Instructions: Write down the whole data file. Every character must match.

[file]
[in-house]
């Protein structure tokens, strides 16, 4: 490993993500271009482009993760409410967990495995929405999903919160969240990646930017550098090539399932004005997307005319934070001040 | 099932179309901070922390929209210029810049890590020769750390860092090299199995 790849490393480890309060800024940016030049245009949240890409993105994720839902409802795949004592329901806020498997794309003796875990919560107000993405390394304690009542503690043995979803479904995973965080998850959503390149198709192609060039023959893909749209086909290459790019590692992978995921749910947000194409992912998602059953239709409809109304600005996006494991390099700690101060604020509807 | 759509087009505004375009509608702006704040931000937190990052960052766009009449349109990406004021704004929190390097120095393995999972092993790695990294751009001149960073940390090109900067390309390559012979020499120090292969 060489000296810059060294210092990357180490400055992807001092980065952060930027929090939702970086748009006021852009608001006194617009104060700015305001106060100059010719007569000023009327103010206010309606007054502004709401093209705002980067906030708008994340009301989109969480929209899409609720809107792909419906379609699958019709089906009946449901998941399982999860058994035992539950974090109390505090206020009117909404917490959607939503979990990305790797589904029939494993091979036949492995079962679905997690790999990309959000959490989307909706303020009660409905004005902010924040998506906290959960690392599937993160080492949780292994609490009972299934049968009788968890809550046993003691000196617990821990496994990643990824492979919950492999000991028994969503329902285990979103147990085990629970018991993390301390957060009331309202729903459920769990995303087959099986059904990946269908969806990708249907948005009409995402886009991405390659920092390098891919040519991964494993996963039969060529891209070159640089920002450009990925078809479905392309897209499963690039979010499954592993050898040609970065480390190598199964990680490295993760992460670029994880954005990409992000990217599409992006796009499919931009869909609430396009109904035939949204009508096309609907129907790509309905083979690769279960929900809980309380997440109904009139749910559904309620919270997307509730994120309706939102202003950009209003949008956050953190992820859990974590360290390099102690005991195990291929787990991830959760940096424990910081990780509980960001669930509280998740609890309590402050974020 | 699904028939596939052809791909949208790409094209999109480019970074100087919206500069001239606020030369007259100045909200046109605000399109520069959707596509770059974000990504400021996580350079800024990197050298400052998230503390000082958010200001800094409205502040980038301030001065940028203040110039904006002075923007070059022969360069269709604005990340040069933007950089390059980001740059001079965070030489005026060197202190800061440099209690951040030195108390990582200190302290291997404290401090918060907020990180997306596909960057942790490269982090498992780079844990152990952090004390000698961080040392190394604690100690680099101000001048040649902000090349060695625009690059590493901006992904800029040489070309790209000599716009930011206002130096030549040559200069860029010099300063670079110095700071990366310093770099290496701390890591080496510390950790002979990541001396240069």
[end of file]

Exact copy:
[in-house]
């Protein structure tokens, strides 16, 4: 490993993500271009482009993760409410967990495995929405999903919160969240990646930017550098090539399932004005997307005319934070001040 | 099932179309901070922390929209210029810049890590020769750390860092090299199995 790849490393480890309060800024940016030049245009949240890409993105994720839902409802795949004592329901806020498997794309003796875990919560107000993405390394304690009542503690043995979803479904995973965080998850959503390149198709192609060039023959893909749209086909290459790019590692992978995921749910947000194409992912998602059953239709409809109304600005996006494991390099700690101060604020509807 | 759509087009505004375009509608702006704040931000937190990052960052766009009449349109990406004021704004929190390097120095393995999972092993790695990294751009001149960073940390090109900067390309390559012979020499120090292969 060489000296810059060294210092990357180490400055992807001092980065952060930027929090939702970086748009006021852009608001006194617009104060700015305001106060100059010719007569000023009327103010206010309606007054502004709401093209705002980067906030708008994340009301989109969480929209899409609720809107792909419906379609699958019709089906009946449901998941399982999860058994035992539950974090109390505090206020009117909404917490959607939503979990990305790797589904029939494993091979036949492995079962679905997690790999990309959000959490989307909706303020009660409905004005902010924040998506906290959960690392599937993160080492949780292994609490009972299934049968009788968890809550046993003691000196617990821990496994990643990824492979919950492999000991028994969503329902285990979103147990085990629970018991993390301390957060009331309202729903459920769990995303087959099986059904990946269908969806990708249907948005009409995402886009991405390659920092390098891919040519991964494993996963039969060529891209070159640089920002450009990925078809479905392309897209499963690039979010499954592993050898040609970065480390190598199964990680490295993760992460670029994880954005990409992000990217599409992006796009499919931009869909609430396009109904035939949204009508096309609907129907790509309905083979690769279960929900809980309380997440109904009139749910559904309620919270997307509730994120309706939102202003950009209003949008956050953190992820859990974590360290390099102690005991195990291929787990991830959760940096424990910081990780509980960001669930509280998740609890309590402050974020 | 699904028939596939052809791909949208790409094209999109480019970074100087919206500069001239606020030369007259100045909200046109605000399109520069959707596509770059974000990504400021996580350079800024990197050298400052998230503390000082958010200001800094409205502040980038301030001065940028203040110039904006002075923007070059022969360069269709604005990340040069933007950089390059980001740059001079965070030489005026060197202190800061440099209690951040030195108390990582200190302290291997404290401090918060907020990180997306596909960057942790490269982090498992780079844990152990952090004390000698961080040392190394604690100690680099101000001048040649902000090349060695625009690059590493901006992904800029040489070309790209000599716009930011206002130096030549040559200069860029010099300063670079110095700071990366310093770099290496701390890591080496510390950790002979990541001396240069």